Todd FisherBrigham Young University, Provo, USA
Boris HasselblattTufts University, Medford, USA
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The origins of dynamical systems trace back to flows and differential equations, and this is a modern text and reference on dynamical systems in which continuous-time dynamics is primary. It addresses needs unmet by modern books on dynamical systems, which largely focus on discrete time. Students have lacked a useful introduction to flows, and researchers have difficulty finding references to cite for core results in the theory of flows. Even when these are known substantial diligence and consultation with experts is often needed to find them.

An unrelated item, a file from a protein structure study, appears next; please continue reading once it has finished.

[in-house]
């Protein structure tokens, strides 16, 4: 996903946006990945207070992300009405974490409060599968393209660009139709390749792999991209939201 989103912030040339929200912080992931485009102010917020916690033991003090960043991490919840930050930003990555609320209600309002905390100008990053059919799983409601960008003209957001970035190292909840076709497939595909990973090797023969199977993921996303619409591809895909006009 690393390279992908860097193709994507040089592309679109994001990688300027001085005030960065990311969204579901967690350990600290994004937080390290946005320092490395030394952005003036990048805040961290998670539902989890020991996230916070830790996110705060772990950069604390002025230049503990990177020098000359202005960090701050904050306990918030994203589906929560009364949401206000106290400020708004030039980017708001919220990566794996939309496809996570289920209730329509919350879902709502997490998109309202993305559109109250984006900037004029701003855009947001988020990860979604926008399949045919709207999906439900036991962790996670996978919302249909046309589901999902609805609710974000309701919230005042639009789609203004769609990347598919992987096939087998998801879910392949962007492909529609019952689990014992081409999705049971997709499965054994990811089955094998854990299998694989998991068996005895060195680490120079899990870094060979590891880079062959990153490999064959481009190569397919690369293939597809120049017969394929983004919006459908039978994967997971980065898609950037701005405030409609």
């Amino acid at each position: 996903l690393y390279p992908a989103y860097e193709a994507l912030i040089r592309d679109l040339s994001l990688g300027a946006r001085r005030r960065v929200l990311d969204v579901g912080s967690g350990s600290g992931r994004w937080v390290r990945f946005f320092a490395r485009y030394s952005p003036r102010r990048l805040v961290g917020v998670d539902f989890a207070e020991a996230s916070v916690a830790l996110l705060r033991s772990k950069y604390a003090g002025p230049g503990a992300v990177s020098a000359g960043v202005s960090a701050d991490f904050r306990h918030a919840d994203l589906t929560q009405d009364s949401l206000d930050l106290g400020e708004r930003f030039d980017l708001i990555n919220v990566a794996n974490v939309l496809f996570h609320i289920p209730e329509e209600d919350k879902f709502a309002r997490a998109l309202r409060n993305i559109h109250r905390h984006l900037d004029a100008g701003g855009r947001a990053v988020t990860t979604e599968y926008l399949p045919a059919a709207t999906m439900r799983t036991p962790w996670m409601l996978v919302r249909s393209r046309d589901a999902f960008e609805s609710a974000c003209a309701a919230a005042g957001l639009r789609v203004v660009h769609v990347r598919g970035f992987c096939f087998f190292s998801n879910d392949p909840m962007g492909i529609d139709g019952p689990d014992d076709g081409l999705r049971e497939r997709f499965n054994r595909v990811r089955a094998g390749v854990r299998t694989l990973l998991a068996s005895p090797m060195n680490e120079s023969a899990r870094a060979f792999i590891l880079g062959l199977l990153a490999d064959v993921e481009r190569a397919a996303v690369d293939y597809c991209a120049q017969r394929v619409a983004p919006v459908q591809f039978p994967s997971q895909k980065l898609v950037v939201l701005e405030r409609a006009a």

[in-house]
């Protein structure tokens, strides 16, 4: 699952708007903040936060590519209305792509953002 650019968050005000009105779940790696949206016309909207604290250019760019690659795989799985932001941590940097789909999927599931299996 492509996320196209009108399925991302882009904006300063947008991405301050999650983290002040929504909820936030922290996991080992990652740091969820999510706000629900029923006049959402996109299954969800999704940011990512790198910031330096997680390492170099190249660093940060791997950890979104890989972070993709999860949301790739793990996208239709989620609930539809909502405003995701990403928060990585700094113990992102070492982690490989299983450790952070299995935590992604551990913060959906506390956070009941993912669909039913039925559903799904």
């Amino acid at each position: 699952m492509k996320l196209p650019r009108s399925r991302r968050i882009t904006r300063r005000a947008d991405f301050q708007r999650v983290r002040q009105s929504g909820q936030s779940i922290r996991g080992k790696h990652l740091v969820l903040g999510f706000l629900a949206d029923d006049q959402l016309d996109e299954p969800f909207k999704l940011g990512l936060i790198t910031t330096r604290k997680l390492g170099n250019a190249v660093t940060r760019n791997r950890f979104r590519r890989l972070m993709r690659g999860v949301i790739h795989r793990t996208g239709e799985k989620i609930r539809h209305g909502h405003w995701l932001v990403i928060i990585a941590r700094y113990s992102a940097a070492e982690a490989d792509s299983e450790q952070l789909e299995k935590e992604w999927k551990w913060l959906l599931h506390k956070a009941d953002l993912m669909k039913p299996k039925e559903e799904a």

This book presents the theory of flows from the topological, smooth, and measurable points of view. The first part introduces the general topological and ergodic theory of flows, and the second part presents the core theory of hyperbolic flows as well as a range of recent developments. Therefore, the book can be used both as a textbook – for either courses or self-study – and as a reference for students and researchers.
There are a number of new results in the book, and many more are hard to locate elsewhere, often having appeared only in the original research literature. This book makes them all easily accessible and does so in the context of a comprehensive and coherent presentation of the theory of hyperbolic flows.